Important to clarify assessment


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It is very important to clarify assessment and evaluation in education. In my view, assessment is about making a judgment or an appraisal. It is not just giving grades or marks but more about identifying strengths and weaknesses and making judgments. This often involves subjectivity on the assessors' part that is fair and transparent. Assessment is a continuous process of setting high goals student learning, monitoring their progress towards a set learning objectives, and providing a basis for the student to see if they are achieving these set learning goals(NWHSU, 2009). It can also be described as job that is undertaken by the teachers to establish learning and the learning requirements of a student (Headington, 2003, pg.23).

Evaluation is appraising and making judgements. In this case, it refers to studying, assessing progress and monitoring the progress using a particular assessment method. It is used in order to allow pupils and teachers to assess the level of learning which has taken place and provides a sense of direction for achievement.

The purpose of using assessment and evaluation strategies is to encourage pupils to learn with a positive direction. Assessment can be split into two major forms; primary function and a secondary function. The primary function is a formal type of assessment and is an assessment of learning where pupils are given a summative assessment to form a result and receive a certification for it, e.g. BTEC, AS and A Levels. However the secondary function is a formative type of assessment, using assessment for learning. It is assessment used in many forms so that pupils and teachers can evaluate and identify the strengths and weaknesses and allow the teacher to facilitate the learning. Assessment can be carried out in many ways including making observations in the classroom, use of questions, inspecting pupil's work, listening to them and discussing to ensure that learning has taken place; this is also addressed as formative assessment.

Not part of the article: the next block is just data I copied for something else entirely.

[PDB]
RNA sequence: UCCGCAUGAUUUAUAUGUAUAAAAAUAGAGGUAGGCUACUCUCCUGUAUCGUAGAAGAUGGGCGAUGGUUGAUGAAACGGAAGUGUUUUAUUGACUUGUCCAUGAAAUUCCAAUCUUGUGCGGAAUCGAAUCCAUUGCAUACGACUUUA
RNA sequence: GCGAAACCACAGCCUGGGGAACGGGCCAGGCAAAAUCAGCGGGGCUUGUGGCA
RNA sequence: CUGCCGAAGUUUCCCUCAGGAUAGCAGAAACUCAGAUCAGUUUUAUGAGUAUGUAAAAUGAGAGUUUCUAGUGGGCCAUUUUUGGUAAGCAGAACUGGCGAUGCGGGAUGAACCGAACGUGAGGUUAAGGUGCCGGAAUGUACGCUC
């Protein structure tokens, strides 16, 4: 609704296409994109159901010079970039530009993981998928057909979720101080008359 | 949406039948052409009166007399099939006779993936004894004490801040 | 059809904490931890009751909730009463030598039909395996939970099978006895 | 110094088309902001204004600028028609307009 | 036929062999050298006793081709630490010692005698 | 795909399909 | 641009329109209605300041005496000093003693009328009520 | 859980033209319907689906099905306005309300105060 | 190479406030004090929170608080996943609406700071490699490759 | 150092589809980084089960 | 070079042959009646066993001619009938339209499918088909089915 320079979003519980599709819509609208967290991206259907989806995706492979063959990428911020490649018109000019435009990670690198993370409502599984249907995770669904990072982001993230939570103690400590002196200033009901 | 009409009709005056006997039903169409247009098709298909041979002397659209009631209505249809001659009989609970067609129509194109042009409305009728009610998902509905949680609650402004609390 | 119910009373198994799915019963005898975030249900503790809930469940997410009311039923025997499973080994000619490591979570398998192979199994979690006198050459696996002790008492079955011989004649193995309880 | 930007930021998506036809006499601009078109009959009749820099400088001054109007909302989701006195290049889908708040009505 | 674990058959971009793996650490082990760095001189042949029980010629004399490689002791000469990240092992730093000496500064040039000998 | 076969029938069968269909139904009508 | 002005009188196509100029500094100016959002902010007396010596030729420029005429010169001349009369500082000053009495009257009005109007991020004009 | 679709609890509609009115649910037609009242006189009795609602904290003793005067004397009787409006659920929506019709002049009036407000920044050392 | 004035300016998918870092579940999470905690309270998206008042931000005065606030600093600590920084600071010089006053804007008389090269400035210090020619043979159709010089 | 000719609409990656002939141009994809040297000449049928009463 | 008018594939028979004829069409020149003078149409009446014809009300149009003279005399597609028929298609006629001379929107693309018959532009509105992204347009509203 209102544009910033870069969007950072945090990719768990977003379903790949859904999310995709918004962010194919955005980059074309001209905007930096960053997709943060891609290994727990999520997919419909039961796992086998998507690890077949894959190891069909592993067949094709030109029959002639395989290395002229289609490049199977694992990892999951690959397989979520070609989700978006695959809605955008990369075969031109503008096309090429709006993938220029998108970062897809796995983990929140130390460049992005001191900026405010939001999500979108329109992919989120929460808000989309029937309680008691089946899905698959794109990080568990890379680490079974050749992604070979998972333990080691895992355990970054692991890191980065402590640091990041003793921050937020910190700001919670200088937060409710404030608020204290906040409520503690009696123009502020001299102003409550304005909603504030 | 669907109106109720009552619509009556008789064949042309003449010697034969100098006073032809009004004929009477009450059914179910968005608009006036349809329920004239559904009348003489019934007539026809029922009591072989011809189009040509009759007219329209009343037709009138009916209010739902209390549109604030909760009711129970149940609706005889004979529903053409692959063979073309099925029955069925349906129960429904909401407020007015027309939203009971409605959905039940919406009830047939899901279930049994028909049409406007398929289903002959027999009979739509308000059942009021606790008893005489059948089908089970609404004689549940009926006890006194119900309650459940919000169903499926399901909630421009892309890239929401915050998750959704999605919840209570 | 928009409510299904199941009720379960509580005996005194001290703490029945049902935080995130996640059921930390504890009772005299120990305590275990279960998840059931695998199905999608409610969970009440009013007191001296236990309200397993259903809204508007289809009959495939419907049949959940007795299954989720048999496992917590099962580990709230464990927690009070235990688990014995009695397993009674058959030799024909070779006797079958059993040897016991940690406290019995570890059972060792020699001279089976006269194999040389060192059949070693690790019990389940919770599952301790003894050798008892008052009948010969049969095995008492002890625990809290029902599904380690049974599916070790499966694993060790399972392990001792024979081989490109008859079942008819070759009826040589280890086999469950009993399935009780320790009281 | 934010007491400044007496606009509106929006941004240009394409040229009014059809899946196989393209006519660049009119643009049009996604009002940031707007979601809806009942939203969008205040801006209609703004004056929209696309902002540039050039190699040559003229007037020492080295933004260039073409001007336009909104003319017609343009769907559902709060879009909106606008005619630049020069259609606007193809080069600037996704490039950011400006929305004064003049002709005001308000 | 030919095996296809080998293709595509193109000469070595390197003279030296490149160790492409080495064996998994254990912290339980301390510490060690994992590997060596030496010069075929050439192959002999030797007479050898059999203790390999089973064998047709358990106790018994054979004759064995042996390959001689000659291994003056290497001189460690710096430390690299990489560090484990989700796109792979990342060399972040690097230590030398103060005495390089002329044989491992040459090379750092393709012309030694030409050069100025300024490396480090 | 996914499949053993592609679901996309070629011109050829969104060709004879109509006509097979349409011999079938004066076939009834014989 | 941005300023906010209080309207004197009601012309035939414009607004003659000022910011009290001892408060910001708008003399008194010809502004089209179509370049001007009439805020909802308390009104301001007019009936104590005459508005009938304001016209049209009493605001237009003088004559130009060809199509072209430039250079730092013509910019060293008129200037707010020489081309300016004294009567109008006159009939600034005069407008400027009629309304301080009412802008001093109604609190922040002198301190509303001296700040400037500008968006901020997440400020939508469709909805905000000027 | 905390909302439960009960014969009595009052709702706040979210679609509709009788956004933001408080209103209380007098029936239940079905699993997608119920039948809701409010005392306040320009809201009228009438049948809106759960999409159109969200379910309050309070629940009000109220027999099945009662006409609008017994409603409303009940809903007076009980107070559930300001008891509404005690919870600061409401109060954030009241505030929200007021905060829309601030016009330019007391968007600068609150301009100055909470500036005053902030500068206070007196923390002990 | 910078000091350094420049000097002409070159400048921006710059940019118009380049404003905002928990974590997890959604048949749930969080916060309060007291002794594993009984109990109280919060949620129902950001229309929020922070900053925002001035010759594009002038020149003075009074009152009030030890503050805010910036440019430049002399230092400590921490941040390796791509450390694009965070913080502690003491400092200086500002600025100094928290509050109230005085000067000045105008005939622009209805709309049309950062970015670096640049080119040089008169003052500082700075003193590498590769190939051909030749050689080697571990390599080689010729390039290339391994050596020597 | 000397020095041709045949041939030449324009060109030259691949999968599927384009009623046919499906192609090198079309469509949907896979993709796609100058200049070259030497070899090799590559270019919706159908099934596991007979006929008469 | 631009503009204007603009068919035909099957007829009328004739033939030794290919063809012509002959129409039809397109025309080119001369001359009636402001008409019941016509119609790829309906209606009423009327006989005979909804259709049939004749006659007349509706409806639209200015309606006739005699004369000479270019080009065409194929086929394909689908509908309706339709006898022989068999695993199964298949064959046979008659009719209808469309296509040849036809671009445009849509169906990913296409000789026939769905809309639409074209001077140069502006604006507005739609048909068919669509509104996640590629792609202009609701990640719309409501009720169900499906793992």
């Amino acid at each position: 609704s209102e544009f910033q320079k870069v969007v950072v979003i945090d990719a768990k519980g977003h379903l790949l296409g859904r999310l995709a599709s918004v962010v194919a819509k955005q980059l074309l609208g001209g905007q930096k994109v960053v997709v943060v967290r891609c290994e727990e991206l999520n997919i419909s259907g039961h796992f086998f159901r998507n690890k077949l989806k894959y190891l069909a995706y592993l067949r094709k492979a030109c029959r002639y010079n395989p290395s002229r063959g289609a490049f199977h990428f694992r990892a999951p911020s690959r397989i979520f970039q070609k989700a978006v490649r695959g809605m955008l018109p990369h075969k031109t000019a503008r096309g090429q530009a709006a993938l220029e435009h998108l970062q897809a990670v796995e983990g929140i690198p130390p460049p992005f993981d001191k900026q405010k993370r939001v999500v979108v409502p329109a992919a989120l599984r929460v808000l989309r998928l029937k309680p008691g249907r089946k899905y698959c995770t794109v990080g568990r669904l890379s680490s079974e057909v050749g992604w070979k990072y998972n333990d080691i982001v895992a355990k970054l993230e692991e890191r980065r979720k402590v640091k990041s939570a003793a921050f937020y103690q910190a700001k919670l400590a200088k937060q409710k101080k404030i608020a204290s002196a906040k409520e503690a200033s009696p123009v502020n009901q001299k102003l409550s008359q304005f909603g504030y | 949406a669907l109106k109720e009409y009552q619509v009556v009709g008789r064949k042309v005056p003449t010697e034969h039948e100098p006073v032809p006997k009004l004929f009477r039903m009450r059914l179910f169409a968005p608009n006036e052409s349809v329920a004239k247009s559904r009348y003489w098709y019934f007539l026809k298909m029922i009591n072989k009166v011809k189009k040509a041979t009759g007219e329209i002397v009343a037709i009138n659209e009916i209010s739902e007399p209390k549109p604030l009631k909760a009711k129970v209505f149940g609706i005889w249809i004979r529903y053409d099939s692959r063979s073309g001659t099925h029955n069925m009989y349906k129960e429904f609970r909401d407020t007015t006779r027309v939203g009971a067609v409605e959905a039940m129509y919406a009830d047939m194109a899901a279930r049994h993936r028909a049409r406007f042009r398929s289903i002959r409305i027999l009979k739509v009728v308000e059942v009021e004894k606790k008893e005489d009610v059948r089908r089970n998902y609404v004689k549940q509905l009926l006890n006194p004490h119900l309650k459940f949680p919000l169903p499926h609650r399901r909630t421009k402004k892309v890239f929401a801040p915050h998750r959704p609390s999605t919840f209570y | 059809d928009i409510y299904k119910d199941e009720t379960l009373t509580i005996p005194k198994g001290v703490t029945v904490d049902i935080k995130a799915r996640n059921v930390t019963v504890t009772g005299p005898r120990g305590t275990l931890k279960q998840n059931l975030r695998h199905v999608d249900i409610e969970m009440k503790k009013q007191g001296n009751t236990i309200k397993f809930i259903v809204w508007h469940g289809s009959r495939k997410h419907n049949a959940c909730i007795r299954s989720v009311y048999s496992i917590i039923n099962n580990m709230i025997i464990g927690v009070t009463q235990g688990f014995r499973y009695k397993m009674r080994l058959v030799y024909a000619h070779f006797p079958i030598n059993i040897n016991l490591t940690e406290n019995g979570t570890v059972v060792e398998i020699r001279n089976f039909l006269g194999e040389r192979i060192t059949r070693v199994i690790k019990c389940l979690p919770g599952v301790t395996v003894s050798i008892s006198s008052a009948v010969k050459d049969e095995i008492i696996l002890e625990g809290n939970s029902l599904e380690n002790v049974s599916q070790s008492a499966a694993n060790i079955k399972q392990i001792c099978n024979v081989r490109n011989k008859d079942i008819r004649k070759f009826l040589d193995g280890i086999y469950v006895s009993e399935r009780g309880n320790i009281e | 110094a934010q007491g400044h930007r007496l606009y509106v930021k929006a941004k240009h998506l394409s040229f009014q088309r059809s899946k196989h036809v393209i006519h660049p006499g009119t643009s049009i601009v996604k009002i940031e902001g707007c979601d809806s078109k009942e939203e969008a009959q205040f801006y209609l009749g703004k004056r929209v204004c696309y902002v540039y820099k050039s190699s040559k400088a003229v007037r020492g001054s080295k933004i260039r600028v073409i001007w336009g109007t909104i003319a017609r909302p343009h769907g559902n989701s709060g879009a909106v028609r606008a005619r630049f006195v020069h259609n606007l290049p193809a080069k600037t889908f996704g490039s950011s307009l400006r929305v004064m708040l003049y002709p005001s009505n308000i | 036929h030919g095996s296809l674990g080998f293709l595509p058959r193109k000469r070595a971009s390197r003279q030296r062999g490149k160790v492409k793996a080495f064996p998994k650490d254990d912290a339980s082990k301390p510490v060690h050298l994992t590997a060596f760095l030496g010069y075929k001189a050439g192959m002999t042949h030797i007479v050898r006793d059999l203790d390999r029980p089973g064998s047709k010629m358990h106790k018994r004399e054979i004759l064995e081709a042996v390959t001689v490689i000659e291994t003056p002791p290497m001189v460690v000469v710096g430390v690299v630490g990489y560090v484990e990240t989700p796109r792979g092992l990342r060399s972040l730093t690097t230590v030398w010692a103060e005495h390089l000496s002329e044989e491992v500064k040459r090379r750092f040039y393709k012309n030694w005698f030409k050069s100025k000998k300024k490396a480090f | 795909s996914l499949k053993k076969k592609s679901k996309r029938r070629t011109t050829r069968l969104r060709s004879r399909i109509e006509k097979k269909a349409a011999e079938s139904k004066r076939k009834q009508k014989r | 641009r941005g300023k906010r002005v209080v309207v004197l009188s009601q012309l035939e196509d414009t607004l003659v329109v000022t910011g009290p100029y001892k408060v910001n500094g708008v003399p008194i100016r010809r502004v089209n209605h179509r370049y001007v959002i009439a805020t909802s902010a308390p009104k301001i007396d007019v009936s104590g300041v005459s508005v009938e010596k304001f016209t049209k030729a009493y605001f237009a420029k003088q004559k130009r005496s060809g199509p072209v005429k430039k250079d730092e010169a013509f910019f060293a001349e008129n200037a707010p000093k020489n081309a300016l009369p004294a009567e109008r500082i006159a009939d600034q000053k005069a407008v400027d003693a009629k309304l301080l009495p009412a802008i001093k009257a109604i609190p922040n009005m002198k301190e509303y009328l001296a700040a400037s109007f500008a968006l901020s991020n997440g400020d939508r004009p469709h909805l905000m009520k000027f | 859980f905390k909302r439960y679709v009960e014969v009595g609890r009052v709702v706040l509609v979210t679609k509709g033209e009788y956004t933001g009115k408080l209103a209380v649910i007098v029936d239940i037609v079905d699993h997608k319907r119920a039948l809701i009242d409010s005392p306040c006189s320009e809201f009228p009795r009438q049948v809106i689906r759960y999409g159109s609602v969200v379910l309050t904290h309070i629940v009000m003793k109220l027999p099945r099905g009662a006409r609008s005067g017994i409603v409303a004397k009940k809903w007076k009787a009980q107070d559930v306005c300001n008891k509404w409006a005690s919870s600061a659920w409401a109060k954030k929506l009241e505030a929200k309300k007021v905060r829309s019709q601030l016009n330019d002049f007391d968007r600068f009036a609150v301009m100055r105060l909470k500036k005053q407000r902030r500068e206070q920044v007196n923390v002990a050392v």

Assessment lets the teacher to establish quality of pupils learning (Headington, 2003, pg.24).

By carrying out an evaluation at the end of each session I will be able to assess the level of learning of each individual pupil. This will also enable ed me to work with pupils and make constructive predictions of results and improve on future learning. Evaluation will also make it easier for me to manipulate teaching methods in a more interesting way so that learning & teaching are at their most effective. Although assessment is used by the classroom teacher, the content that the teacher uses for teaching, learning and assessing the student is defined in the curriculum (Headington, 2003, pg.25).

Currently Assessment for Learning (AFL), which is also known as formative assessment, is very much encouraged in all teaching establishments as it is a powerful way of improving learning and raising standards.

This centres its attention on the new fundamentals of thinking, reasoning and learning how to learn (Gipps, 2004, pg. 25).

As the Assessment reform Group (1999) states, it is the centre to more effective classroom practice as it can improve the focus and the way of teaching and enhance pupils' learning (Denby, 2008, pg. 143).

Assessment for learning is a very effective tool if the teacher's plans are effective and provides opportunities for both pupils and teachers to obtain useful information about the progress towards learning goals. It should also build and support on creating a positive relationship between teachers and pupils leading to a successful achievement towards these goals. This only works, if planning includes the pupils understanding what goals they are pursuing. Assessment and effective planning allows to:

To provide feedback

Motivate pupils

Provide a record of progress

State current attainment

Assess for future learning

Provide evidence of school effectiveness